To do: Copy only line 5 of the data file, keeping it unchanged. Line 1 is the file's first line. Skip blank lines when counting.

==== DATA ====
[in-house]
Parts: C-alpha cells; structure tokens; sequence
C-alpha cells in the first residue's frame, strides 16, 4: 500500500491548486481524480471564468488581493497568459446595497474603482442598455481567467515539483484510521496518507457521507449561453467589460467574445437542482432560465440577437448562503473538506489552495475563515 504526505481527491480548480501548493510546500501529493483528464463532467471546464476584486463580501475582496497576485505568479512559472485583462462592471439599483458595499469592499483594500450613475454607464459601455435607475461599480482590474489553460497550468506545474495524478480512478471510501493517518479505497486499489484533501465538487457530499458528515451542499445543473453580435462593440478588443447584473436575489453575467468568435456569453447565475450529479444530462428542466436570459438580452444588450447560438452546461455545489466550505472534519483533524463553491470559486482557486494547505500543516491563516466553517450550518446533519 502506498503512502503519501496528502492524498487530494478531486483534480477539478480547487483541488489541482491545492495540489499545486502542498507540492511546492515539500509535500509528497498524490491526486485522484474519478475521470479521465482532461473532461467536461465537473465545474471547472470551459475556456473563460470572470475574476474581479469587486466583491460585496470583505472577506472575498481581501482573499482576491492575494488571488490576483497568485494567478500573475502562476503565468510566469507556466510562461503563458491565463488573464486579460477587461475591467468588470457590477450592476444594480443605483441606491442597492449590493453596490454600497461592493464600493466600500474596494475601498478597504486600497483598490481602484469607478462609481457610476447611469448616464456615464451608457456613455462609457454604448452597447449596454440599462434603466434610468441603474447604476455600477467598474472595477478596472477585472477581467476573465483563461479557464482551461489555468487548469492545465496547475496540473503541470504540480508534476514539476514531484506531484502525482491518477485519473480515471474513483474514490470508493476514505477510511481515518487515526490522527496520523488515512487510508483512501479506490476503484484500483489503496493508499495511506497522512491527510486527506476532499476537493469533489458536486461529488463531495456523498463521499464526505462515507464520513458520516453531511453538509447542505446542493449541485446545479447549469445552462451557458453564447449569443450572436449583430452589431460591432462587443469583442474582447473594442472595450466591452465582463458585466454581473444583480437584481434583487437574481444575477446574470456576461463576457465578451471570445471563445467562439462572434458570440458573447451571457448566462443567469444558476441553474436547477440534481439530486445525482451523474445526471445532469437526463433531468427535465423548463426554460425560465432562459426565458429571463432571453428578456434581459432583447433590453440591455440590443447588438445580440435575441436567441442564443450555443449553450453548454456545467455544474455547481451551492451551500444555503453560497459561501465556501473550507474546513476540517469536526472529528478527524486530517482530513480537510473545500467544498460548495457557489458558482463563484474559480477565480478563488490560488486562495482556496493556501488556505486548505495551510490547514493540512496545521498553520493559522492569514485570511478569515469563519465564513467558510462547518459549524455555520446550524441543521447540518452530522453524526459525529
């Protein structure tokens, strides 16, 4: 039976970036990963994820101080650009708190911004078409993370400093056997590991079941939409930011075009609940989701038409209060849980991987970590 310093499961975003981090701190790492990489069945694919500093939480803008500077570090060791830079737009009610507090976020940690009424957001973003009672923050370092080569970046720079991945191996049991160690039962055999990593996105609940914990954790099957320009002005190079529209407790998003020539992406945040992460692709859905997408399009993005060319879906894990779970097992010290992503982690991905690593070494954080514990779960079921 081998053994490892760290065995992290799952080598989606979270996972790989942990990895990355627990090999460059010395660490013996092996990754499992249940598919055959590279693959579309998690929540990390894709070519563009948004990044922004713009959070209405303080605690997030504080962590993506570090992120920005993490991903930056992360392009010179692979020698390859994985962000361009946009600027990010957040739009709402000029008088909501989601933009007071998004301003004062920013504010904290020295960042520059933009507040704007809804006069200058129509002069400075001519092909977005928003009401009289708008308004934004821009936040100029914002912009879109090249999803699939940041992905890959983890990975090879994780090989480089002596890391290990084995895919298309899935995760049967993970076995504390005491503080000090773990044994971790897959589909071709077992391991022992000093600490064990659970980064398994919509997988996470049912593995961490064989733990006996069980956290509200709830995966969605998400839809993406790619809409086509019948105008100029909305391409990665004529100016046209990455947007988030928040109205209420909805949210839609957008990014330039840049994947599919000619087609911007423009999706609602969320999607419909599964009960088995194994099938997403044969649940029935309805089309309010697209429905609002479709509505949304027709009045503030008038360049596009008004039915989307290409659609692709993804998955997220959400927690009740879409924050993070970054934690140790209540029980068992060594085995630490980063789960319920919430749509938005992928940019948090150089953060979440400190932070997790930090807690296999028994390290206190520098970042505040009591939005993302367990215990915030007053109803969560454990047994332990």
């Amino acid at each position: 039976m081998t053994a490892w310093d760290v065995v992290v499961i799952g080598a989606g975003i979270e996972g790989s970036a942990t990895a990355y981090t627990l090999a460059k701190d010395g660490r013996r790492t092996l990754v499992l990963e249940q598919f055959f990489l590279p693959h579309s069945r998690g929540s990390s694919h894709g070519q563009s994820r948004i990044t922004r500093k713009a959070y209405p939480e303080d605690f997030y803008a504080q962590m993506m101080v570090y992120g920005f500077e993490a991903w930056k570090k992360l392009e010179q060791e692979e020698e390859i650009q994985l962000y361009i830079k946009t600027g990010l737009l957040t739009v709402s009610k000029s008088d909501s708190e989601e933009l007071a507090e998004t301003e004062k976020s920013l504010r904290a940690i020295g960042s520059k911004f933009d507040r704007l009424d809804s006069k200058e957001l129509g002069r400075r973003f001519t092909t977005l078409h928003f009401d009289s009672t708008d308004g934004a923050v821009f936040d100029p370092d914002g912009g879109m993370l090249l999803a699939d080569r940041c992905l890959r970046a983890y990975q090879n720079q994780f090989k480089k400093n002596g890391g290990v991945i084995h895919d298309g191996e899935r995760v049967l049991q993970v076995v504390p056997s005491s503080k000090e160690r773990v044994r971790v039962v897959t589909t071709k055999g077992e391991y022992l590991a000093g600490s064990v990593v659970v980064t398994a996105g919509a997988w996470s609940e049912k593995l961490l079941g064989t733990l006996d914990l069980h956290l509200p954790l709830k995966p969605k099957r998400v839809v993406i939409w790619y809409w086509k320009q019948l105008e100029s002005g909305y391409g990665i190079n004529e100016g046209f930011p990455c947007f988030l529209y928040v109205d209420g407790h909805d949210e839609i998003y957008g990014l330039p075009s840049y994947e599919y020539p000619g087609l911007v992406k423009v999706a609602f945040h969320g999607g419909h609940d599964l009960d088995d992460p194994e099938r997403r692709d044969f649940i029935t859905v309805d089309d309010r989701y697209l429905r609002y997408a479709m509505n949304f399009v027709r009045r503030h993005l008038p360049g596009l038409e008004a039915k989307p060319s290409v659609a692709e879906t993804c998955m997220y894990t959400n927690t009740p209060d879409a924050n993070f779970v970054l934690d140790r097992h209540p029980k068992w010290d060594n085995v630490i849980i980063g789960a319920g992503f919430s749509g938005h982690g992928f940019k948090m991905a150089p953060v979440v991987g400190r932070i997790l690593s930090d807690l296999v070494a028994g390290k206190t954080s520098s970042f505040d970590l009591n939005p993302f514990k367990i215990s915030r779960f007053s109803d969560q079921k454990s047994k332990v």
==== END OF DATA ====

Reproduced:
């Amino acid at each position: 039976m081998t053994a490892w310093d760290v065995v992290v499961i799952g080598a989606g975003i979270e996972g790989s970036a942990t990895a990355y981090t627990l090999a460059k701190d010395g660490r013996r790492t092996l990754v499992l990963e249940q598919f055959f990489l590279p693959h579309s069945r998690g929540s990390s694919h894709g070519q563009s994820r948004i990044t922004r500093k713009a959070y209405p939480e303080d605690f997030y803008a504080q962590m993506m101080v570090y992120g920005f500077e993490a991903w930056k570090k992360l392009e010179q060791e692979e020698e390859i650009q994985l962000y361009i830079k946009t600027g990010l737009l957040t739009v709402s009610k000029s008088d909501s708190e989601e933009l007071a507090e998004t301003e004062k976020s920013l504010r904290a940690i020295g960042s520059k911004f933009d507040r704007l009424d809804s006069k200058e957001l129509g002069r400075r973003f001519t092909t977005l078409h928003f009401d009289s009672t708008d308004g934004a923050v821009f936040d100029p370092d914002g912009g879109m993370l090249l999803a699939d080569r940041c992905l890959r970046a983890y990975q090879n720079q994780f090989k480089k400093n002596g890391g290990v991945i084995h895919d298309g191996e899935r995760v049967l049991q993970v076995v504390p056997s005491s503080k000090e160690r773990v044994r971790v039962v897959t589909t071709k055999g077992e391991y022992l590991a000093g600490s064990v990593v659970v980064t398994a996105g919509a997988w996470s609940e049912k593995l961490l079941g064989t733990l006996d914990l069980h956290l509200p954790l709830k995966p969605k099957r998400v839809v993406i939409w790619y809409w086509k320009q019948l105008e100029s002005g909305y391409g990665i190079n004529e100016g046209f930011p990455c947007f988030l529209y928040v109205d209420g407790h909805d949210e839609i998003y957008g990014l330039p075009s840049y994947e599919y020539p000619g087609l911007v992406k423009v999706a609602f945040h969320g999607g419909h609940d599964l009960d088995d992460p194994e099938r997403r692709d044969f649940i029935t859905v309805d089309d309010r989701y697209l429905r609002y997408a479709m509505n949304f399009v027709r009045r503030h993005l008038p360049g596009l038409e008004a039915k989307p060319s290409v659609a692709e879906t993804c998955m997220y894990t959400n927690t009740p209060d879409a924050n993070f779970v970054l934690d140790r097992h209540p029980k068992w010290d060594n085995v630490i849980i980063g789960a319920g992503f919430s749509g938005h982690g992928f940019k948090m991905a150089p953060v979440v991987g400190r932070i997790l690593s930090d807690l296999v070494a028994g390290k206190t954080s520098s970042f505040d970590l009591n939005p993302f514990k367990i215990s915030r779960f007053s109803d969560q079921k454990s047994k332990v």